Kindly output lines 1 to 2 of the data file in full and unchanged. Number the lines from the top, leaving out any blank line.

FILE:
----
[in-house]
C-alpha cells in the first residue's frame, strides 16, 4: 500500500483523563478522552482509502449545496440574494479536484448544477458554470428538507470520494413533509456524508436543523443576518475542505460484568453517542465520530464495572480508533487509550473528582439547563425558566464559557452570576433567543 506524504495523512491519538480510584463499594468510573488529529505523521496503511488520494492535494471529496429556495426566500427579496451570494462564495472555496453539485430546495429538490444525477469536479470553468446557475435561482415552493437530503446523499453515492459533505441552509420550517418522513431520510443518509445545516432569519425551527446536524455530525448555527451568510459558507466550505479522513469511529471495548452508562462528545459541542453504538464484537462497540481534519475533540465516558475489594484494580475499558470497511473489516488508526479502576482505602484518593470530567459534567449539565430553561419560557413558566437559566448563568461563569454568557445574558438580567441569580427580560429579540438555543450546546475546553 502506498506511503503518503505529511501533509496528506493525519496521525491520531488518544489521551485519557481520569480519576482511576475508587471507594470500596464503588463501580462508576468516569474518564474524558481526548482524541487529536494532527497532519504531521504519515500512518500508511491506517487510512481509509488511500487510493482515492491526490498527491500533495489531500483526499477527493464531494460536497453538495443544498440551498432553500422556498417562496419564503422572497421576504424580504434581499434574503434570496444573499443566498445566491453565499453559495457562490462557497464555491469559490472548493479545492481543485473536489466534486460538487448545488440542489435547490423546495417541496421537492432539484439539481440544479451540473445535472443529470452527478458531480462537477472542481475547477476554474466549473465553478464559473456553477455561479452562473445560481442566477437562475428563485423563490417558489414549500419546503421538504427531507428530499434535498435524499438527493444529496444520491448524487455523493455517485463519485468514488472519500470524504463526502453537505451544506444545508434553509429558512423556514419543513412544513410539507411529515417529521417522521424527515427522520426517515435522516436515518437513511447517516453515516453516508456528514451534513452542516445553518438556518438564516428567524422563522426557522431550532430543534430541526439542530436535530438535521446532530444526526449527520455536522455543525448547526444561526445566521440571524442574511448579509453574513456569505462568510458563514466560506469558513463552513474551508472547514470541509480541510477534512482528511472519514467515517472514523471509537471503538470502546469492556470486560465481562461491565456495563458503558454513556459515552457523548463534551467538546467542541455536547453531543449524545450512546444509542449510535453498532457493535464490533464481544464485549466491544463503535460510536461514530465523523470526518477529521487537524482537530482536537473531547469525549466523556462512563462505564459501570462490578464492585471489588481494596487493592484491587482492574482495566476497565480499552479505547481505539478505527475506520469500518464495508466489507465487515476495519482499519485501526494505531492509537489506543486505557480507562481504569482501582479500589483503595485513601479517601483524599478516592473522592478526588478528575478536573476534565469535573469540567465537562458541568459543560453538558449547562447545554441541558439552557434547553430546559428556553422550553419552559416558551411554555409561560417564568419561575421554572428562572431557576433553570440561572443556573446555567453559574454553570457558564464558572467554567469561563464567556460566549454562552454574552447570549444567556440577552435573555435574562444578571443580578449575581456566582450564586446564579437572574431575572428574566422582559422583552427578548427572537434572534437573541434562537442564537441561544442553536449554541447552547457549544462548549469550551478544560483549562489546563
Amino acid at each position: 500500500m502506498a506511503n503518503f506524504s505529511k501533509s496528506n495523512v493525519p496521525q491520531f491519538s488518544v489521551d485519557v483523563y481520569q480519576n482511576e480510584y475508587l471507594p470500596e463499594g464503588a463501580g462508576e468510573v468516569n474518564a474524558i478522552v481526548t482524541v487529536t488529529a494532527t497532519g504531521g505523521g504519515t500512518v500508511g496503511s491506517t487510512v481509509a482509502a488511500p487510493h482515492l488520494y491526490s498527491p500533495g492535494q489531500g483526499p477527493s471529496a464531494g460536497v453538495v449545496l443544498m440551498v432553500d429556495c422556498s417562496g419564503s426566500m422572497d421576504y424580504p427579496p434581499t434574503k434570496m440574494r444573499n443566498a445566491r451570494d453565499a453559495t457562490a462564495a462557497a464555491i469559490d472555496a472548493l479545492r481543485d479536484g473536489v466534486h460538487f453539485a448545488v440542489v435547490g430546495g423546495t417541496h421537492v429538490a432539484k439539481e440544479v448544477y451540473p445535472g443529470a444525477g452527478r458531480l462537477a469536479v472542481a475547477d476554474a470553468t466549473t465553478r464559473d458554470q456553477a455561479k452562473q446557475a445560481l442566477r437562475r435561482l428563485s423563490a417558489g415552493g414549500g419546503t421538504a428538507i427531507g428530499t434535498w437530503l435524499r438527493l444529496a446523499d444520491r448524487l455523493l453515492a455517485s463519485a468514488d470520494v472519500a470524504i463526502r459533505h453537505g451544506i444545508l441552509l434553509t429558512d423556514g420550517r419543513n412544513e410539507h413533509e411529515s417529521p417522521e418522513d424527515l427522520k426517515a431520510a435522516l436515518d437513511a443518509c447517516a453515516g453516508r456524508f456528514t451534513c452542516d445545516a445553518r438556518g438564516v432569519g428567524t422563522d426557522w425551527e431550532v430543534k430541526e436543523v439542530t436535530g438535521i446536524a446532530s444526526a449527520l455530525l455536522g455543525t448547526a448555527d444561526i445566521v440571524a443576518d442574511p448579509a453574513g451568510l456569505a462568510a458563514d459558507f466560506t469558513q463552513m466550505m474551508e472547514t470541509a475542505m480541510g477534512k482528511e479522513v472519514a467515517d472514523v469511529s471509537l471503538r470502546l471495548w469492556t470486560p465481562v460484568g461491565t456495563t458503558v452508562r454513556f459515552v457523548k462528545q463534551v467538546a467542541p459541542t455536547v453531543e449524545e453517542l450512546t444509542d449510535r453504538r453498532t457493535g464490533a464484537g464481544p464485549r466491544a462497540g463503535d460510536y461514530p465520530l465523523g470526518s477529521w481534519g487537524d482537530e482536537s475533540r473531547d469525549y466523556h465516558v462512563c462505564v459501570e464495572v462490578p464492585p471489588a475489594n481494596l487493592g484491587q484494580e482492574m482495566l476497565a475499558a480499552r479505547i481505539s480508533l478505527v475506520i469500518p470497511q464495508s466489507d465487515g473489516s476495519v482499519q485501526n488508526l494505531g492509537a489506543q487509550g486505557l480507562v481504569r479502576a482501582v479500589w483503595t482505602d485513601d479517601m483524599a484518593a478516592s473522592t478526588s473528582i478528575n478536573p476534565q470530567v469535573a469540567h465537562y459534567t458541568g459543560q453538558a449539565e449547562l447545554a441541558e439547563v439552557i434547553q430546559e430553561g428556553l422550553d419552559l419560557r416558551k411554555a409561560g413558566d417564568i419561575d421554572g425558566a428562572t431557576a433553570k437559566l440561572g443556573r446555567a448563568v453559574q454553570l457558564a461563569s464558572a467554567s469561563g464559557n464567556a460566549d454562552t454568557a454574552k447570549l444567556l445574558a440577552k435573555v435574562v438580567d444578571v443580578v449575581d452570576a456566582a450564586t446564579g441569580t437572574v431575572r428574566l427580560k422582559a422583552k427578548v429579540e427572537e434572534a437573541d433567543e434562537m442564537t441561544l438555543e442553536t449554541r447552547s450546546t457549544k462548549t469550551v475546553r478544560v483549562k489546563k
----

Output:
[in-house]
C-alpha cells in the first residue's frame, strides 16, 4: 500500500483523563478522552482509502449545496440574494479536484448544477458554470428538507470520494413533509456524508436543523443576518475542505460484568453517542465520530464495572480508533487509550473528582439547563425558566464559557452570576433567543 506524504495523512491519538480510584463499594468510573488529529505523521496503511488520494492535494471529496429556495426566500427579496451570494462564495472555496453539485430546495429538490444525477469536479470553468446557475435561482415552493437530503446523499453515492459533505441552509420550517418522513431520510443518509445545516432569519425551527446536524455530525448555527451568510459558507466550505479522513469511529471495548452508562462528545459541542453504538464484537462497540481534519475533540465516558475489594484494580475499558470497511473489516488508526479502576482505602484518593470530567459534567449539565430553561419560557413558566437559566448563568461563569454568557445574558438580567441569580427580560429579540438555543450546546475546553 502506498506511503503518503505529511501533509496528506493525519496521525491520531488518544489521551485519557481520569480519576482511576475508587471507594470500596464503588463501580462508576468516569474518564474524558481526548482524541487529536494532527497532519504531521504519515500512518500508511491506517487510512481509509488511500487510493482515492491526490498527491500533495489531500483526499477527493464531494460536497453538495443544498440551498432553500422556498417562496419564503422572497421576504424580504434581499434574503434570496444573499443566498445566491453565499453559495457562490462557497464555491469559490472548493479545492481543485473536489466534486460538487448545488440542489435547490423546495417541496421537492432539484439539481440544479451540473445535472443529470452527478458531480462537477472542481475547477476554474466549473465553478464559473456553477455561479452562473445560481442566477437562475428563485423563490417558489414549500419546503421538504427531507428530499434535498435524499438527493444529496444520491448524487455523493455517485463519485468514488472519500470524504463526502453537505451544506444545508434553509429558512423556514419543513412544513410539507411529515417529521417522521424527515427522520426517515435522516436515518437513511447517516453515516453516508456528514451534513452542516445553518438556518438564516428567524422563522426557522431550532430543534430541526439542530436535530438535521446532530444526526449527520455536522455543525448547526444561526445566521440571524442574511448579509453574513456569505462568510458563514466560506469558513463552513474551508472547514470541509480541510477534512482528511472519514467515517472514523471509537471503538470502546469492556470486560465481562461491565456495563458503558454513556459515552457523548463534551467538546467542541455536547453531543449524545450512546444509542449510535453498532457493535464490533464481544464485549466491544463503535460510536461514530465523523470526518477529521487537524482537530482536537473531547469525549466523556462512563462505564459501570462490578464492585471489588481494596487493592484491587482492574482495566476497565480499552479505547481505539478505527475506520469500518464495508466489507465487515476495519482499519485501526494505531492509537489506543486505557480507562481504569482501582479500589483503595485513601479517601483524599478516592473522592478526588478528575478536573476534565469535573469540567465537562458541568459543560453538558449547562447545554441541558439552557434547553430546559428556553422550553419552559416558551411554555409561560417564568419561575421554572428562572431557576433553570440561572443556573446555567453559574454553570457558564464558572467554567469561563464567556460566549454562552454574552447570549444567556440577552435573555435574562444578571443580578449575581456566582450564586446564579437572574431575572428574566422582559422583552427578548427572537434572534437573541434562537442564537441561544442553536449554541447552547457549544462548549469550551478544560483549562489546563